This can best be seen by exploring the different types of isolating mechanisms that lead to reproductive isolation (we will work from Dobzhansky’s list, and not consider the updated versions proposed by Mayr, Coyne and the like):

A. Geographical isolation - This is a common form of isolation, in which two species do not interbreed because geographically they never encounter one another.  Imagine, for instance, that you are a member of a species of fish that existed on either side of Central America three million years ago - just prior to the formation of the isthmus of Panama.  You freely migrate back and forth across modern-day Panama, mating with members of your species in both the Atlantic and Pacific.  And then something momentous happens – the passage closes up, effectively cutting off the two oceans.  You are now stuck on one side with some members of your species; the other side contains other members that you will never see again.  You mate on your side, they mate on their side, and never the two shall meet.   Although in theory either population could mate with one another, in reality they never do.  Mutations that appear in the Atlantic population are different from those that appear in the Pacific, and selection works on them in novel ways.  They slowly diverge, until they can no longer be recognized as the same species.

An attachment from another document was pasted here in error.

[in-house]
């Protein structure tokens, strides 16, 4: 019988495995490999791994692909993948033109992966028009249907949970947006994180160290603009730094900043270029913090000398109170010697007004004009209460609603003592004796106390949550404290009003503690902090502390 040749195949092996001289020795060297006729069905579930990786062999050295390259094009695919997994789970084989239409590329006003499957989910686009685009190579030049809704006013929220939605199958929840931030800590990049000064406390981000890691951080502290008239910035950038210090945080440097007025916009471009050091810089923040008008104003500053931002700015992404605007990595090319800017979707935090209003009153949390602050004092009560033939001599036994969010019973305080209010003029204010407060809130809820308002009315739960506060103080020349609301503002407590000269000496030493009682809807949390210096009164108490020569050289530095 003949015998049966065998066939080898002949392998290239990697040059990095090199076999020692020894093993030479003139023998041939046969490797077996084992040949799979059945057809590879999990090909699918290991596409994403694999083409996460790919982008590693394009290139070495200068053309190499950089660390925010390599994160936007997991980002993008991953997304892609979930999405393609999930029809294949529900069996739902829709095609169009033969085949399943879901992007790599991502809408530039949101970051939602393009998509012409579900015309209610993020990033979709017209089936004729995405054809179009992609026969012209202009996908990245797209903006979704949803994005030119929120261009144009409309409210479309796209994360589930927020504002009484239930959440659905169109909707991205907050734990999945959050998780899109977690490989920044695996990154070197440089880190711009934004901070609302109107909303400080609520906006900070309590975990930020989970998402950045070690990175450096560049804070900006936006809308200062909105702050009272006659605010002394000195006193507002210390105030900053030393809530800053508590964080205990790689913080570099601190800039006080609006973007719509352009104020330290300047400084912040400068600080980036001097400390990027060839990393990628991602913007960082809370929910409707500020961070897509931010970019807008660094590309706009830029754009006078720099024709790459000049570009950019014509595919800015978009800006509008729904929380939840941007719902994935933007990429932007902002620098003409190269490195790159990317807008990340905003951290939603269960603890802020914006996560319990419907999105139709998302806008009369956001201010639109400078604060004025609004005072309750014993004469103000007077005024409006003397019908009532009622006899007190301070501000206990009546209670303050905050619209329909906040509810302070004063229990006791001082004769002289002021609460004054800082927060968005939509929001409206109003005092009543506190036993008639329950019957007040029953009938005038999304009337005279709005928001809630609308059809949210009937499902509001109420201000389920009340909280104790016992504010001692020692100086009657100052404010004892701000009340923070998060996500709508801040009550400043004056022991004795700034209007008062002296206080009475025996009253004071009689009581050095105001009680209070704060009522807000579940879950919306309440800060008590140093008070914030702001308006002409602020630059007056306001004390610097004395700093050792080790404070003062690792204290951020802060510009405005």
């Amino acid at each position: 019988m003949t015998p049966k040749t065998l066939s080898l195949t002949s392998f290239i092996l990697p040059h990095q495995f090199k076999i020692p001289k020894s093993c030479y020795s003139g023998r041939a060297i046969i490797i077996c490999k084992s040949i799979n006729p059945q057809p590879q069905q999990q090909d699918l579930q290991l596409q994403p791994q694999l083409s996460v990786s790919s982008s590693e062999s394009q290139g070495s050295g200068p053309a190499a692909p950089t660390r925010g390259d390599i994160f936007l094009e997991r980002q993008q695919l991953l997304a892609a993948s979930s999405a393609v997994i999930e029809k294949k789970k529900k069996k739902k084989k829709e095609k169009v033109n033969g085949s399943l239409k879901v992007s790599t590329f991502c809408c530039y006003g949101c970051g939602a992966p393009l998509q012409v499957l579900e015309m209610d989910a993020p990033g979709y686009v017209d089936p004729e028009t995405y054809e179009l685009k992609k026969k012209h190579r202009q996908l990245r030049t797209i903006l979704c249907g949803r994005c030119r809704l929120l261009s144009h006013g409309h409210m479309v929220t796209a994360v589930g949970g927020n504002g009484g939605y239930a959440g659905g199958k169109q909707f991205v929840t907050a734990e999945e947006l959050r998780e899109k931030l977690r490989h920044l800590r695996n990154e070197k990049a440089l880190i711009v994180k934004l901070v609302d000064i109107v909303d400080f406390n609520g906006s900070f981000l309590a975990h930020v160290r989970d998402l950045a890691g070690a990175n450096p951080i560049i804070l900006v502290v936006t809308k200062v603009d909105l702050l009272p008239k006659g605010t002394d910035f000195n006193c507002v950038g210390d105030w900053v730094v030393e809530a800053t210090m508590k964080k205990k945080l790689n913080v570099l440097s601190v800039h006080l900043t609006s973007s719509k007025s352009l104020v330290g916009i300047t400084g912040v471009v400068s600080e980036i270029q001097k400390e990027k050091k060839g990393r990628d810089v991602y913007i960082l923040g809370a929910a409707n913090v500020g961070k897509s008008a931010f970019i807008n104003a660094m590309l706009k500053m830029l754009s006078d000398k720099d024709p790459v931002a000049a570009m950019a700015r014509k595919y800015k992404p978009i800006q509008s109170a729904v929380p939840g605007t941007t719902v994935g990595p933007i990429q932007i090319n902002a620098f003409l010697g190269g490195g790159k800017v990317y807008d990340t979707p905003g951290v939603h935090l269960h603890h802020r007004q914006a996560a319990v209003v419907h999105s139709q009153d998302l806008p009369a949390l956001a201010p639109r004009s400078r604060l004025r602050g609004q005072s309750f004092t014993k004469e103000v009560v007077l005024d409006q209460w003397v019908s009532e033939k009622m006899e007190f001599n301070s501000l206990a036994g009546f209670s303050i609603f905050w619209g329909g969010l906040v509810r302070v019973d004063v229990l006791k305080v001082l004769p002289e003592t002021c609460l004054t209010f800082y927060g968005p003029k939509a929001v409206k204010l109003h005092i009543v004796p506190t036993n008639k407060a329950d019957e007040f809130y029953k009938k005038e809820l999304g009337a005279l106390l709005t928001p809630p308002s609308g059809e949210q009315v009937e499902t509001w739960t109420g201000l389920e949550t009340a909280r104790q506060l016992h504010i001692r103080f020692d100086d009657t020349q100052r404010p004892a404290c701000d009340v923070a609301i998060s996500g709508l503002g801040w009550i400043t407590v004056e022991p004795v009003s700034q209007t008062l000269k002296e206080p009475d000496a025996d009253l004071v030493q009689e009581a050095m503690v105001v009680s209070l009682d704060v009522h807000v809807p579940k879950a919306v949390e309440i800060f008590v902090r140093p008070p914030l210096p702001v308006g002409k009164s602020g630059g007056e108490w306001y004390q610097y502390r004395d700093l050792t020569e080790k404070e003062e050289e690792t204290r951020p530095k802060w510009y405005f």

Imagine that one day they were to come in contact with one another.  Will they remain distinct species, or will they form hybrids and become one homogeneous whole?  The answer really depends on how different they have become.  If mutations have accumulated that prevent breeding, then the populations will remain distinct.

For instance, imagine that, originally, both groups had a genotype of aabb.  The Pacific group then had a mutation, from a to A, such that they are now all AAbb.  On the Atlantic side, perhaps b mutates to B, such that they are now all aaBB.  And let us suppose that a combination of A and B is lethal.  If the Pacific population were to breed with the Atlantic population, their hybrids would not survive; the two species would remain on their respective adaptive hills.

Geographic isolation leads to reproductive isolation simply as a by-product of selection (and/or drift) in different environments. 
Fruit fly speciation experiment
Experimental evidence for reproductive isolation via geographic isolation came in the 1980s, with Diane Dodd's experiment on fruit flies.  Flies began as one freely-breeding species, were split into starch-fed and maltose-fed environments, were allowed to live and breed only within those environments, and then brought back together.  The result: starch-fed flies preferred other starch-fed flies, and maltose-fed flies preferred other maltose-fed flies, even though they were the same species.  Reproductive isolation in action?